An uptick for air cargo, while ocean remains flat
While both transport modes show tepid growth, there's been a slight improvement in the air sector
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In what amounts to something of a reversal of fortune, shipper confidence in the air cargo sector appears to be gaining on that of ocean freight.
According to the latest edition of the Stifel Logistics Confidence Index, the total air freight logistics confidence Index gained 0.5 points in March 2016, totalling 48.6.
The Index is 9.3 points lower than in March 2015, and 7.3 points lower than in March 2014. Regarding the present situation, the air freight Index rose by 0.9 points to 45.4.
Continuing on from January, all lanes posted month on month growth with the exception of Asia to Europe, which lost 2.5 points to reach 41.4. Europe to Asia gained 1.3 points, though remained below the 50 point mark, standing at 39.1. US to Europe gained 2.6 points to 49.0, while Europe to US also gained 2.6 points, and at 53.0 represented the only lane in positive territory.
In the expected outlook, the total results were flat, as half the lanes saw gains, while the other half saw declines. Europe to US recorded the most significant gain, increasing by 2.6 points to 52.2. By contrast, US to Europe fell 1.6 points to 53.3. Meanwhile, Europe to Asia fell by 1.6 points to 49.7, whilst Asia to Europe increased by 0.6 points to 51.8.
Meanwhile, the logistics confidence Index for sea freight declined by 1.0 points to 45.3. Additionally, when compared with the same month in 2015, the Index is 11.4 points lower, and it is also 12.7 points lower than in March 2014.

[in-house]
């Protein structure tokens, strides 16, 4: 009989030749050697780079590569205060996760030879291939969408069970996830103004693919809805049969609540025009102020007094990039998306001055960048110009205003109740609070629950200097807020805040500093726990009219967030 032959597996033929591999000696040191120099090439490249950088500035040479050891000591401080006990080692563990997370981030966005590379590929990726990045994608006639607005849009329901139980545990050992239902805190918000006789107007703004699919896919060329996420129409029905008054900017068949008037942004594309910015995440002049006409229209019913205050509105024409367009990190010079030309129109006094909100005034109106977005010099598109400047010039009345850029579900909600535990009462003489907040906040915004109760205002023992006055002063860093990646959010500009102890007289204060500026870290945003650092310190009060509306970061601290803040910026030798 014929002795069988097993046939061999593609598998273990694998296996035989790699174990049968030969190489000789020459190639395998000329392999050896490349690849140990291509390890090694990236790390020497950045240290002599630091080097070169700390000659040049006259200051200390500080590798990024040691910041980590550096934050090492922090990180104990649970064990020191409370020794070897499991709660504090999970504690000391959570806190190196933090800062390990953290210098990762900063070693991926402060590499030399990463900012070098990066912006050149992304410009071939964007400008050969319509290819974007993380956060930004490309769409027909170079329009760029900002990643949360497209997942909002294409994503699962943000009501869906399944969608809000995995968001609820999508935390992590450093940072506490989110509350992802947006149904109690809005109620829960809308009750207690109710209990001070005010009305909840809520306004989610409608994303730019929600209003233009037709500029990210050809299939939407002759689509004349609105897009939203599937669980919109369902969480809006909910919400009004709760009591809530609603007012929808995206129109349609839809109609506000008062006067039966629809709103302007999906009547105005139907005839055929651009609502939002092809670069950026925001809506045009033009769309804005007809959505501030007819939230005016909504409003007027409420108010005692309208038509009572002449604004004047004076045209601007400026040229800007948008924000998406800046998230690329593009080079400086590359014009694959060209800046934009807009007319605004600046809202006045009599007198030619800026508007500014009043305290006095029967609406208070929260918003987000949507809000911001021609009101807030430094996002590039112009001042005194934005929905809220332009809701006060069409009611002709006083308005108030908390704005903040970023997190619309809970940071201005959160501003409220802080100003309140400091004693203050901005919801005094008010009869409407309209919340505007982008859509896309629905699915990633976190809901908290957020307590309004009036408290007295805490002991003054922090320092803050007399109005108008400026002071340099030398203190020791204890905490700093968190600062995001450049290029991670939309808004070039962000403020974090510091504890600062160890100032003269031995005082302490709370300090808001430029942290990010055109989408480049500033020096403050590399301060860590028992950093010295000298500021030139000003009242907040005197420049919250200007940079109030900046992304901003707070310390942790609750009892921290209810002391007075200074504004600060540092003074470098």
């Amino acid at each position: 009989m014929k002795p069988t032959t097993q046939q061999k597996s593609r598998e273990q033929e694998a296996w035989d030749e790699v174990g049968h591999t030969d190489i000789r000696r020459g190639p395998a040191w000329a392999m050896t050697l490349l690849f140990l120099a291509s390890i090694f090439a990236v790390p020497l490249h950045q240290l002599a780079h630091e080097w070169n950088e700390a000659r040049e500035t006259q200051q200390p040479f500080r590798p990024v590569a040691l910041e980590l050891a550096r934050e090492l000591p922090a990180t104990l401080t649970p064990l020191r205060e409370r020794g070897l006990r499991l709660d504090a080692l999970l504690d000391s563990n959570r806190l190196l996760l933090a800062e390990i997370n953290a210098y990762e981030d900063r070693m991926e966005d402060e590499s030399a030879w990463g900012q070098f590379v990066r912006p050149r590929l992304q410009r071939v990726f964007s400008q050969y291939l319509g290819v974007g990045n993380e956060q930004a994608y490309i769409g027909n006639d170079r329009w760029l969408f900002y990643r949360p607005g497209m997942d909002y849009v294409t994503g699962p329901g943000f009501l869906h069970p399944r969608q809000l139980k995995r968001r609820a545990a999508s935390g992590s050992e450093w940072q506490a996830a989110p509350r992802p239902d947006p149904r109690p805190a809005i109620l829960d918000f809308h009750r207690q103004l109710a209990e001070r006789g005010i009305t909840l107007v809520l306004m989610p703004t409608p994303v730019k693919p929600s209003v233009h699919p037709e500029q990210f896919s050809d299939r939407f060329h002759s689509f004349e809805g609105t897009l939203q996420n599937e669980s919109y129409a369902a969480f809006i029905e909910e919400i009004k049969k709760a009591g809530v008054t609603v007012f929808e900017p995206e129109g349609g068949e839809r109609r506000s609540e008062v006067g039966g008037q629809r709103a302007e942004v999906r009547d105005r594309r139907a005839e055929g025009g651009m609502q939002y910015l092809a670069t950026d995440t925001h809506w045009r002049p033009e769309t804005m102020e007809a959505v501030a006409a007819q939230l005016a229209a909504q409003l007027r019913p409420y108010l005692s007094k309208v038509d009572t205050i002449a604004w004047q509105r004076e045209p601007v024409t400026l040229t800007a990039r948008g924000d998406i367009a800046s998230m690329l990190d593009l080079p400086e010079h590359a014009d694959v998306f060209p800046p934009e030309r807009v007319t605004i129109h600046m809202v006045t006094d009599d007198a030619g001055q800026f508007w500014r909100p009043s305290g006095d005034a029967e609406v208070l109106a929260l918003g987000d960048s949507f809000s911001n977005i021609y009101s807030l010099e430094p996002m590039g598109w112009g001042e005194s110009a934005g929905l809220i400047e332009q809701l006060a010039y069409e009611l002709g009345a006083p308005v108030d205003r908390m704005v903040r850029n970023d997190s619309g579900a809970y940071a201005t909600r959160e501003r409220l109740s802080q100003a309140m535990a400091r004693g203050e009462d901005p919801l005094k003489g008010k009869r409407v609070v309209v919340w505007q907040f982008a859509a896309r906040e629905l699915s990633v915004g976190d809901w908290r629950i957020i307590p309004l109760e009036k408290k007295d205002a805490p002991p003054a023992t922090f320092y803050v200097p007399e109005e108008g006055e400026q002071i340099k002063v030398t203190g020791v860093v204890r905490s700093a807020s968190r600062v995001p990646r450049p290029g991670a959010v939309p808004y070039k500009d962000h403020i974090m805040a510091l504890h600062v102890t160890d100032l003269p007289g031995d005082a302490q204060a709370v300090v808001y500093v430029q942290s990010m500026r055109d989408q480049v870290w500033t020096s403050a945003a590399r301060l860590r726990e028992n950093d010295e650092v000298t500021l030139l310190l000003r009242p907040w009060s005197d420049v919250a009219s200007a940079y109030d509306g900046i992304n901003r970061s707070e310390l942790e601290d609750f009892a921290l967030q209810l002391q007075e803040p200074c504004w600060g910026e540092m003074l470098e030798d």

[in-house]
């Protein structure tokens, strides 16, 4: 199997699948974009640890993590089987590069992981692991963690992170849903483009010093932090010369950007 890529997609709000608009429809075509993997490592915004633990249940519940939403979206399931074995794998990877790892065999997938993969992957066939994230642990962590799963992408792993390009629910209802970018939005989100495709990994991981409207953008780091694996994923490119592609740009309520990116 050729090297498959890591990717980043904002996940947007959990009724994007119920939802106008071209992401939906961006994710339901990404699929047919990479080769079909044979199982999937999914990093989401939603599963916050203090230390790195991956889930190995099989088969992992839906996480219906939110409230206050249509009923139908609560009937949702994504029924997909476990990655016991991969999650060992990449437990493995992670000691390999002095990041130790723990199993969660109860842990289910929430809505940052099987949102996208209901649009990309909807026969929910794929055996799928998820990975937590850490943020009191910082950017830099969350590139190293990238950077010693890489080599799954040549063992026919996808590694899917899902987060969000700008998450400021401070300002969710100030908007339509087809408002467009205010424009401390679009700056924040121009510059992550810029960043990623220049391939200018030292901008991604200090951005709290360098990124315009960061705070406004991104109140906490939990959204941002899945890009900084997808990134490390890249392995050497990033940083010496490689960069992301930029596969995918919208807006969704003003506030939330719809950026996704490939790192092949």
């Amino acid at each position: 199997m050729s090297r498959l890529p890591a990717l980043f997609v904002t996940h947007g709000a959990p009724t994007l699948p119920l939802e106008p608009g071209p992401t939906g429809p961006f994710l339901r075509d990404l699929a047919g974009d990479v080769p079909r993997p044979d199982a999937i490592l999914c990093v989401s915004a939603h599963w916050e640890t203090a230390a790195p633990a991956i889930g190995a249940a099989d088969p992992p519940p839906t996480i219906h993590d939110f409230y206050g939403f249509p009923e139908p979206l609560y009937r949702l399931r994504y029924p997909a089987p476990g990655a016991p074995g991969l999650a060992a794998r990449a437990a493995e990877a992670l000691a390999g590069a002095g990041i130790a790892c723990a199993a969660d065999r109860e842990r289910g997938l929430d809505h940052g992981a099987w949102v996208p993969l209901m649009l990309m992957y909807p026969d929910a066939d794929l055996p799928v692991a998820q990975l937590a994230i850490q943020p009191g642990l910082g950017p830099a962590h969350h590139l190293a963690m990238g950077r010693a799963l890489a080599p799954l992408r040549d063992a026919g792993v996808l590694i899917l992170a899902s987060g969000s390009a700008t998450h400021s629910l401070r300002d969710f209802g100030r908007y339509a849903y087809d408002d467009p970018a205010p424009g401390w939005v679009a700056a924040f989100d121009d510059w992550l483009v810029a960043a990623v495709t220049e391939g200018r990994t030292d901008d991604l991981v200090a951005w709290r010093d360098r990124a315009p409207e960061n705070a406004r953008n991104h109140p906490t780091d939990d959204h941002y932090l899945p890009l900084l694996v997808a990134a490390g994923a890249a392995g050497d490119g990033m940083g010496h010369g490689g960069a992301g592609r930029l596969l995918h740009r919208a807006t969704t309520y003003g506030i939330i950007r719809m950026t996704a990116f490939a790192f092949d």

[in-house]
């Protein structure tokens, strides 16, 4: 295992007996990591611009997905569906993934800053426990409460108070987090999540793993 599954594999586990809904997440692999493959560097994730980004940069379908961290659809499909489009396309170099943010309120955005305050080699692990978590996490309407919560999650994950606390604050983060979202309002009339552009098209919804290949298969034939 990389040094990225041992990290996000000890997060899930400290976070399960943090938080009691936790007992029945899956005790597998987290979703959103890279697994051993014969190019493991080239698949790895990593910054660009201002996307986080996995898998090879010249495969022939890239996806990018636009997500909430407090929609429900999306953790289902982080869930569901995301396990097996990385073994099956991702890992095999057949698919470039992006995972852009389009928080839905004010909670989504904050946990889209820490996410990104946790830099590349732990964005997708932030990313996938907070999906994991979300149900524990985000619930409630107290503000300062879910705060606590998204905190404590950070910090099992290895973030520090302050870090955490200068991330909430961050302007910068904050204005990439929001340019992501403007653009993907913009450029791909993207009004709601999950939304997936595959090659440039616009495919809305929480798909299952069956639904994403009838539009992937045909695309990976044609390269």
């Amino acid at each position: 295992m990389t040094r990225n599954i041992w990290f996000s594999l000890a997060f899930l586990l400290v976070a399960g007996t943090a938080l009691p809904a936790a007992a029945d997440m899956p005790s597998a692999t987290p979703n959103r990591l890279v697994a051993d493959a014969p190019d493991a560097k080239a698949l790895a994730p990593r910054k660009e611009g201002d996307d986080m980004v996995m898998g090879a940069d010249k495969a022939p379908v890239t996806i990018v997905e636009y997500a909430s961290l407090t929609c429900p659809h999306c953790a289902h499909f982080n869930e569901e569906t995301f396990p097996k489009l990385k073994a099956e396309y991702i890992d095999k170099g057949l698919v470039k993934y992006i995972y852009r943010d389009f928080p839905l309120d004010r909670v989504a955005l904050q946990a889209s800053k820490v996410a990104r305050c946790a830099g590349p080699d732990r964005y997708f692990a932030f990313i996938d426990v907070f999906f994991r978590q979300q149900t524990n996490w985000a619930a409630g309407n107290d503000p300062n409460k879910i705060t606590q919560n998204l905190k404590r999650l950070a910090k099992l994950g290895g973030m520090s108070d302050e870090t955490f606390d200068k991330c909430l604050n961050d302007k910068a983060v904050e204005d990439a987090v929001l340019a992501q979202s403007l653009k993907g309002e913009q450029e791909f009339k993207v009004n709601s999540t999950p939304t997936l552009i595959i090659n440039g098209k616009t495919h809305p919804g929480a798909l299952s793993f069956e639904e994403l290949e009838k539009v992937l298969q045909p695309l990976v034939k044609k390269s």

For the present situation, the Index gained 0.8 points to 41.5. Half of the lanes noted gains, whilst half saw declines. The former group was made up of Europe to US and US to Europe, which noted gains of 3.9 points to 49.3 and 0.9 points to 37.9, respectively.
The expected situation Index for sea freight saw a 2.8 point decline to 49.1, with contractions in all lanes apart from Europe to US, which gained 0.8 points to 56.0. Meanwhile, US to Europe lost 4.6 points, falling to 46.2. Europe to Asia lost 3.0 points, and Asia to Europe declined 4.3 points, with each amounting to 44.1 and 50.5, respectively.
Each month, respondents to the Stifel Logistics Confidence Index survey are asked a unique, “one-off question.” The March one-off question referenced both the seasonal dip in air and sea freight volumes derived from Chinese New Year, and the current slowdown of China’s economy. The question asked respondents what they expected to see happen to volumes during this February’s Chinese New Year.
In response, 55% of survey participants, a clear majority, replied that they expected a more pronounced dip than usual, while 17% responded to the contrary. The remaining 28% of respondents indicated an expectation that the volume dip would be consistent with historic trends.
About the AuthorPatrick Burnson, Executive Editor Patrick Burnson is executive editor for Logistics Management and Supply Chain Management Review magazines and web sites. Patrick is a widely-published writer and editor who has spent most of his career covering international trade, global logistics, and supply chain management. He lives and works in San Francisco, providing readers with a Pacific Rim perspective on industry trends and forecasts. You can reach him directly at [email protected]
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2016 State of Logistics: Third-party logistics 2016 State of Logistics: Ocean freight View More From this Issue